Sunday, October 20, 2013

Cherry-picking Autumn

Yesterday, while walking the dogs in the back yard, we noticed a tree whose leaves had turned bright orange. Based on the color, some of us thought it might be oak. Others voted for maple. Both were incorrect.

photo of black cherry fall colors
black cherry fall colors        © harrington

We didn't even know that Minnesota has a native tree known as the black cherry, let alone that one or more were growing on or near our property. Without waiting for the weather to improve, we need to see if some of the trees in front, near the road, that we have been thinking were buckthorn, are actually black cherry trees. That would be a pleasant surprise. In particular, we'll look carefully at the bark -- we're back with a pleasant surprise. Leaf and bark match yesterday's identification, making some allowances for difference in the age of the trees showing in the bark. We still have a bunch of buckthorn to be pulled, but it's not coming from the black cherry trees.

photo of black cherry tree bark
black cherry tree bark         © harrington

If you start to think about using the fruit of the black cherry, be sure to note that the pits are toxic. Also, the USDA writes that "Black cherry leaves, twigs, bark, and seeds are poisonous to livestock." It's nice to know that the fruit is beneficial to wildlife. Melissa Kwasny mentions Black Cherry Moon in her seasonal poem about chokeberries. Enjoy.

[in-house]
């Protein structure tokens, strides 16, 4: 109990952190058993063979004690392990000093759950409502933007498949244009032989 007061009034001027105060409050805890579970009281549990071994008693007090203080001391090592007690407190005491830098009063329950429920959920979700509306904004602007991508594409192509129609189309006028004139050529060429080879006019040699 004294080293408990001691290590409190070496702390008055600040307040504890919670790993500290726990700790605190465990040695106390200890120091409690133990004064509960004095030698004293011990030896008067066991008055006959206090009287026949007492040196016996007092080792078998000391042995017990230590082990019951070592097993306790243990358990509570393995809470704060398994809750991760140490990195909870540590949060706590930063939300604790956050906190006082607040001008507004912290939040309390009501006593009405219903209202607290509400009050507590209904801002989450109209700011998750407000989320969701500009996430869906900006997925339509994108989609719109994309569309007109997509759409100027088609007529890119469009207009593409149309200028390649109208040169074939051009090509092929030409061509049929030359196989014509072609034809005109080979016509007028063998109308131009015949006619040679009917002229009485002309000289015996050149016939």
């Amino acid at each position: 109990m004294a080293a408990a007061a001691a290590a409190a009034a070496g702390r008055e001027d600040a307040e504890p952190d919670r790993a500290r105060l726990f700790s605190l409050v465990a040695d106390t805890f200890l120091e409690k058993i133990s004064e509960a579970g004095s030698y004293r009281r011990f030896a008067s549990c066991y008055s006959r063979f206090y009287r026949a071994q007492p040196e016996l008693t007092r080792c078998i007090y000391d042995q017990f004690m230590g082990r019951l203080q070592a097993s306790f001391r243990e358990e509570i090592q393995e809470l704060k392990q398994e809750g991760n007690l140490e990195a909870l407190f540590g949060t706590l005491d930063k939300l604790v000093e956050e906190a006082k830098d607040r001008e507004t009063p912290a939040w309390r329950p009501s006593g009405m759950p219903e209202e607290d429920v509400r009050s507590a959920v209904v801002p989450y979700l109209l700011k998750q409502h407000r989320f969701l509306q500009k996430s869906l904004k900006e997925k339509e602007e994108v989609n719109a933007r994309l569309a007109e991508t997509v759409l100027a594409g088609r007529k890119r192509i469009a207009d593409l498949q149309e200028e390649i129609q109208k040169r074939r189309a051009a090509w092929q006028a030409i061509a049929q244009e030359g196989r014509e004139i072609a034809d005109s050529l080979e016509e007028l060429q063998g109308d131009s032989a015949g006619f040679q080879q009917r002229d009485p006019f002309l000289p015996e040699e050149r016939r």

Chokecherries

By Melissa Kwasny 
The Crow call this time of year the Black Cherry Moon
when the rose hips are blood-bright,
spattered on their overwrought stems, and the creek
calls so clearly in words almost our own
as we come sliding down the bank.
Last night, we covered the gardens in plastic.
The chickadees were back after their wide diet of summer.
We ate the last trout, its spine curved from disease.
So much can go wrong, I want to know
what you will promise me as our hands reach in and in
through the copper, the carmine leaves.
I know you are lonely, alone with your grief
for your parents who are not my parents, for your life,
which, despite all, is not my life. The cherries
are thick here, hanging in clusters, purple-black from frost.
It started to rain and I am chilled by it.
Each day, we promise, we will talk of our fears
of intimacy, how we still expect to be hurt when we love.
You bring me a coat from the back of the truck,
but I want to stop our task now, to sit in the cab
of the truck while the gray spills, slick with thunder.
What if I kissed you there in depth.
After so many years, I can misunderstand the difference
between instinct and obligation, how my hand
continues to grasp the stems. Keats said
poems should come easy as leaves off the trees,
but see how they cling and wrestle with their ties.
And now, the sun shines. It is not this grace
I had imagined. When Keats said poems, I meant   
love. The chokecherries roll easily
into my palm, then fall into the plastic bag that binds
my wrist. Over and over, until we have enough,
until our fingers are bruised with their dark juices. 
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